The credit crunch put a squeeze on the creative instincts of designers in Paris, where subtlety was the watchword
Before design teams even put pen to paper on these autumn 09 collections, the world had been gripped by the credit crunch. So while a season ago the catwalk collections simply represented the culmination of another design cycle this time round, every designer had to decide how to respond to the economic situation – even if, like Tillman Lauterbach, that responds was to thumb their nose at the woes of others’ financial concerns.
The overarching reaction has been for designers to immerse themselves in a sense of quiet quality – the traditional ploy of menswear designers – and to snub in-your-face design for subtle detailing, heritage fabrics and a slim silhouette. It’s a season to whisper rather than shout.
This has meant that the dominance of grey tailoring has continued unabated. That it is so central to designers’ creative spectra is understandable. No matter that it fails to make a vivid runway show, the sombre shade is still a valid commercial proposition when it comes to tailoring especially given that most blokes’ wardrobes are still home to black and pinstriped versions. In this context, a steely tonic or dove grey three-piece would actually look pretty radical. Moreover it is a more versatile shade than navy or black, which transit less comfortably from day to evening.
Equally, it means that brands and their concomitant retail partners can sell a raft of satellite pieces on the back of the big suiting ticket. Fine gauge knit layers, tonal grey shirting, and battleship shaded macs all look compellingly sophisticated and moreover, each also moves from a formal look to a more casual one.
So there may be little in the way of new trend direction for buyers or customers to contemplate but the gentle evolution of the tailoring silhouette that we all saw in Milan was underlined here. And that’s pretty significant. While it may have been somewhat expected in the more classic Milan, here in Paris, where designers have often obsessed over shunning the tyranny of historically imbued formality in favour of more experimental menswear, that touchstone of tradition resonates all the more loudly.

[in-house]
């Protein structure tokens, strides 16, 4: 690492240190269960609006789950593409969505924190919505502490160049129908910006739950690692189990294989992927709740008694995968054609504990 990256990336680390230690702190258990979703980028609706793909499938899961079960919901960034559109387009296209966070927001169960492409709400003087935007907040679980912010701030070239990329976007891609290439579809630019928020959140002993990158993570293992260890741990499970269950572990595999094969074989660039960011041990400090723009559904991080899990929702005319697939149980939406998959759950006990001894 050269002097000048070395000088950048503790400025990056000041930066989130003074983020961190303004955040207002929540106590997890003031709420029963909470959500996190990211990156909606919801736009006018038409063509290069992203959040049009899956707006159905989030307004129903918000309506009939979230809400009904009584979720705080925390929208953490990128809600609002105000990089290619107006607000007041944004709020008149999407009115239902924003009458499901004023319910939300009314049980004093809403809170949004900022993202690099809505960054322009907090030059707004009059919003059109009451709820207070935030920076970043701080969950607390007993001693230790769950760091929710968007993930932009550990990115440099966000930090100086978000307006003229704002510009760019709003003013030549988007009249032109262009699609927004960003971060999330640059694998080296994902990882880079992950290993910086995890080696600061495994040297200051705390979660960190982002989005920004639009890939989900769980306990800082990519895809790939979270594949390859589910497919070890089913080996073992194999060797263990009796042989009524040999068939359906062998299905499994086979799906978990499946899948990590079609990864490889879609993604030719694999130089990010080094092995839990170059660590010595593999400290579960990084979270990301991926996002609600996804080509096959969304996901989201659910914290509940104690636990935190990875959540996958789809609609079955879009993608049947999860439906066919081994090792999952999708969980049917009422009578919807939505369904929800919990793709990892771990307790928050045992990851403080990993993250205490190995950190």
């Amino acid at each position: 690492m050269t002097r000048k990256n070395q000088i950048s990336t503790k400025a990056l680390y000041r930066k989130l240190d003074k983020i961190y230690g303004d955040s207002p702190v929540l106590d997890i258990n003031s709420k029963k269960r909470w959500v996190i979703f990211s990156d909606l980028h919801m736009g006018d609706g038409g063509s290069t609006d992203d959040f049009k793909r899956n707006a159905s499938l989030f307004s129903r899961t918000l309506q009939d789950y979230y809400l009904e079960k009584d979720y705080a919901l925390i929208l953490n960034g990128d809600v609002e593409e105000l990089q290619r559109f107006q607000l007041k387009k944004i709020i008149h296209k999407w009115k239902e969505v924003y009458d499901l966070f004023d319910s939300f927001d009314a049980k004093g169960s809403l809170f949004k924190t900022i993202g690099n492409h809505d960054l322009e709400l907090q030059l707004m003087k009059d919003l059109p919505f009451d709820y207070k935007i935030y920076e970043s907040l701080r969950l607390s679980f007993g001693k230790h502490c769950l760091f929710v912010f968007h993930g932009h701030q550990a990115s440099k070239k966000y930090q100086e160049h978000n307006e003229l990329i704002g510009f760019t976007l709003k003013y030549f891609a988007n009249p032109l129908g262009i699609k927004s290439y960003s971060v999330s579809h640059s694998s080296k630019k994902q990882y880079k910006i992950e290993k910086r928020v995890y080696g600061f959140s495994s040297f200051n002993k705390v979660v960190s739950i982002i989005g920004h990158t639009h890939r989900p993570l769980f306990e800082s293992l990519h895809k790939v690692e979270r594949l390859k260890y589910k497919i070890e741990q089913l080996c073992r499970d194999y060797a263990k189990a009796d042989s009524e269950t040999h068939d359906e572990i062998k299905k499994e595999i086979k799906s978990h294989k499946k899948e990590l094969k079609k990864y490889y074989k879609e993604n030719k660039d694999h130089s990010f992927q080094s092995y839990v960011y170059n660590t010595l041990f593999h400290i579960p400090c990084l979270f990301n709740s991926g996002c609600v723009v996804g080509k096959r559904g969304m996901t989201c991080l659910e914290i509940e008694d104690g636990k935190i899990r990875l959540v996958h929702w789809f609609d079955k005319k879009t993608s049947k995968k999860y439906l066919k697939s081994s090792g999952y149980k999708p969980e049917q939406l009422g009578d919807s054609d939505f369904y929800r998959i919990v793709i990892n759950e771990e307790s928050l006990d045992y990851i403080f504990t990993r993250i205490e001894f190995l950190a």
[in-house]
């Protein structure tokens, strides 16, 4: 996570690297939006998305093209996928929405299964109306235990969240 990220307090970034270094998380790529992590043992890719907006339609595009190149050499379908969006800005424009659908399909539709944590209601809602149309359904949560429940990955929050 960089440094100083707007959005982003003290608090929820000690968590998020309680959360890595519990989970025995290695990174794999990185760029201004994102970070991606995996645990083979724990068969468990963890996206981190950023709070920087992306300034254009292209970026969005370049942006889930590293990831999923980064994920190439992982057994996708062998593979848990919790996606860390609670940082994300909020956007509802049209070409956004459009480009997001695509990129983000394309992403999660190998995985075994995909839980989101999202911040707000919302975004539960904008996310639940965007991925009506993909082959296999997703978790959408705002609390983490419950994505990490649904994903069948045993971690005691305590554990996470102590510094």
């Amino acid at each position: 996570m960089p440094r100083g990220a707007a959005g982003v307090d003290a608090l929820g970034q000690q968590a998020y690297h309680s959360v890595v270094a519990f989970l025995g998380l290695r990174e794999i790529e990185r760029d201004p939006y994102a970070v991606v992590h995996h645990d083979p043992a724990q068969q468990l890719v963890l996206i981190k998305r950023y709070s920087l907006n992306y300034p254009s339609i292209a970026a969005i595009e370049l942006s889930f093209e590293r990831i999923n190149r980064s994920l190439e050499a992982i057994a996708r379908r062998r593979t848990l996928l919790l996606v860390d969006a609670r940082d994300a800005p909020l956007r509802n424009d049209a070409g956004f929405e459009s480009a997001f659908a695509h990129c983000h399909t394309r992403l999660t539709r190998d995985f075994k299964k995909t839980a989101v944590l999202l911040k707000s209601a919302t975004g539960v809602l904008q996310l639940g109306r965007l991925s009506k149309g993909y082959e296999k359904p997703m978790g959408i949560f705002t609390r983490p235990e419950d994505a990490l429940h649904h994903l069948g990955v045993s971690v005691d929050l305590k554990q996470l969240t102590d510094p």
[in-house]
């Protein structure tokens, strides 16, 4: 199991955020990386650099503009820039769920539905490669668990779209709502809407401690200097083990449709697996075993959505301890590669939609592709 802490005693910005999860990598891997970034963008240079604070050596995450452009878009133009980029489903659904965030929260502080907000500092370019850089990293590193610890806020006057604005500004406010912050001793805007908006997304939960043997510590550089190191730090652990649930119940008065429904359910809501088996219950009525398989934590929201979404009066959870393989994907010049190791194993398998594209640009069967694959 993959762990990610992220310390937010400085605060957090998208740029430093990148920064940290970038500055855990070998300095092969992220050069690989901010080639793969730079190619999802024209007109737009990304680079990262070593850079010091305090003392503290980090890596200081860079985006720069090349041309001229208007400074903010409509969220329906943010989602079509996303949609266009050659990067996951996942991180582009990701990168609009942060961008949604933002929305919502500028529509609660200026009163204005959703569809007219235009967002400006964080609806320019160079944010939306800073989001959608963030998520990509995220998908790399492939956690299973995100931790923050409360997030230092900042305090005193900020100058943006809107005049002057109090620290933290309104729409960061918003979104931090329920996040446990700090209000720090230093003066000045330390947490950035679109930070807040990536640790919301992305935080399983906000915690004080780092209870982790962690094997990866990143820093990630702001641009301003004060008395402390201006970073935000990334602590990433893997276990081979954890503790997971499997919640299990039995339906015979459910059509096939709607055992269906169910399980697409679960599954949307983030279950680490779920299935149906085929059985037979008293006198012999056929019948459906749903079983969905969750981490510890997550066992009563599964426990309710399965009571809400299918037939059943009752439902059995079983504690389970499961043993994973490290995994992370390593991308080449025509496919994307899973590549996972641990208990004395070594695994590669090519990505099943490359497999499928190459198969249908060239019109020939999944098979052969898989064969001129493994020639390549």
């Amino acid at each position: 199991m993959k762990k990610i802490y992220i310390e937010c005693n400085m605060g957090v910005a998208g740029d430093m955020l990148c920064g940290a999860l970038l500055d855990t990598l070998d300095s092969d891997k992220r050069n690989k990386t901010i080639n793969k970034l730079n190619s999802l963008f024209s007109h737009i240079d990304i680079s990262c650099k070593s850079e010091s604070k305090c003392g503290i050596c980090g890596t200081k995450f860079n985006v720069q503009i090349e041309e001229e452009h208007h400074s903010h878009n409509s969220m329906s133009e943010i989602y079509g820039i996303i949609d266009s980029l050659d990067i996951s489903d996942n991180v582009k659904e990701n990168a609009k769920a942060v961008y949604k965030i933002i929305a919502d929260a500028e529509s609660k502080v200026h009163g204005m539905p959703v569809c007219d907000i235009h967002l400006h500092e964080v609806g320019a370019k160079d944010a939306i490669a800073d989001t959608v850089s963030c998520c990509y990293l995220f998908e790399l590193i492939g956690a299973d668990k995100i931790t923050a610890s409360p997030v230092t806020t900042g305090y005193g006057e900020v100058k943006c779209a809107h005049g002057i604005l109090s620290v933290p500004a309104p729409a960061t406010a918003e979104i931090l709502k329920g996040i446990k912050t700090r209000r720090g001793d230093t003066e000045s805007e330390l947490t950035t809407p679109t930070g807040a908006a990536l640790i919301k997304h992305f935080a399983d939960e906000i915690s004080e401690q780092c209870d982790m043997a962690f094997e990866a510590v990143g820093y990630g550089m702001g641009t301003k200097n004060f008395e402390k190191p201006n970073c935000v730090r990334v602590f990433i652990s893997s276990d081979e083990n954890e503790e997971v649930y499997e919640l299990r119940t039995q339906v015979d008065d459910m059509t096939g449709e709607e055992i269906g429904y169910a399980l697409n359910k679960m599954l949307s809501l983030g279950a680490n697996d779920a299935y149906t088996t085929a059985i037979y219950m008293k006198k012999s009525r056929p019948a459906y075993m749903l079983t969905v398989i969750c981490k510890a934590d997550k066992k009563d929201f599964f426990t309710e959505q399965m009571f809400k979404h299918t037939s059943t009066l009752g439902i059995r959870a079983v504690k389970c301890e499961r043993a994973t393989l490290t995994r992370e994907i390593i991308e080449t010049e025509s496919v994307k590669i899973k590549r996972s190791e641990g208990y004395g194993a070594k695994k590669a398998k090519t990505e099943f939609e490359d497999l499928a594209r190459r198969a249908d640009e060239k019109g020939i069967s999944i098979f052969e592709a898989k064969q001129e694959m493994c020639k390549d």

And the slightly nipped in waist and the wider – often pagoda style – shoulder added a touch of drama and a dose of masculinity to the shape while both the db and the three piece again emerged strongly. The strict palette was counterbalanced by a focus on fabrication, which cranked up the luxe factor a gear, a reasonable response in the face of cheapening cashmere prices, now more democratically deployed at the likes of Uniqlo, Marks and Spencer and Gap and which leave catwalk brands with little choice but to go more upscale in their fabrications – all good news for European mills with their premium price lists. And that may partly account for the widening use of traditional British fabrics from checks and tweeds to lighter worsteds. This UK theme was developed in the use of Fair Isle techniques and patterns on knits, which also used more intarsia styles – crucial for merchandising interest, given the absence of prints on wovens.
British designers too made headlines, serving up both the most extreme looks, courtesy of Gareth Pugh’s Paris debut, and the most knowingly commercial, thanks to Paul Smith and Kim Jones, for Dunhill. In Paris it was a good time to be a Brit.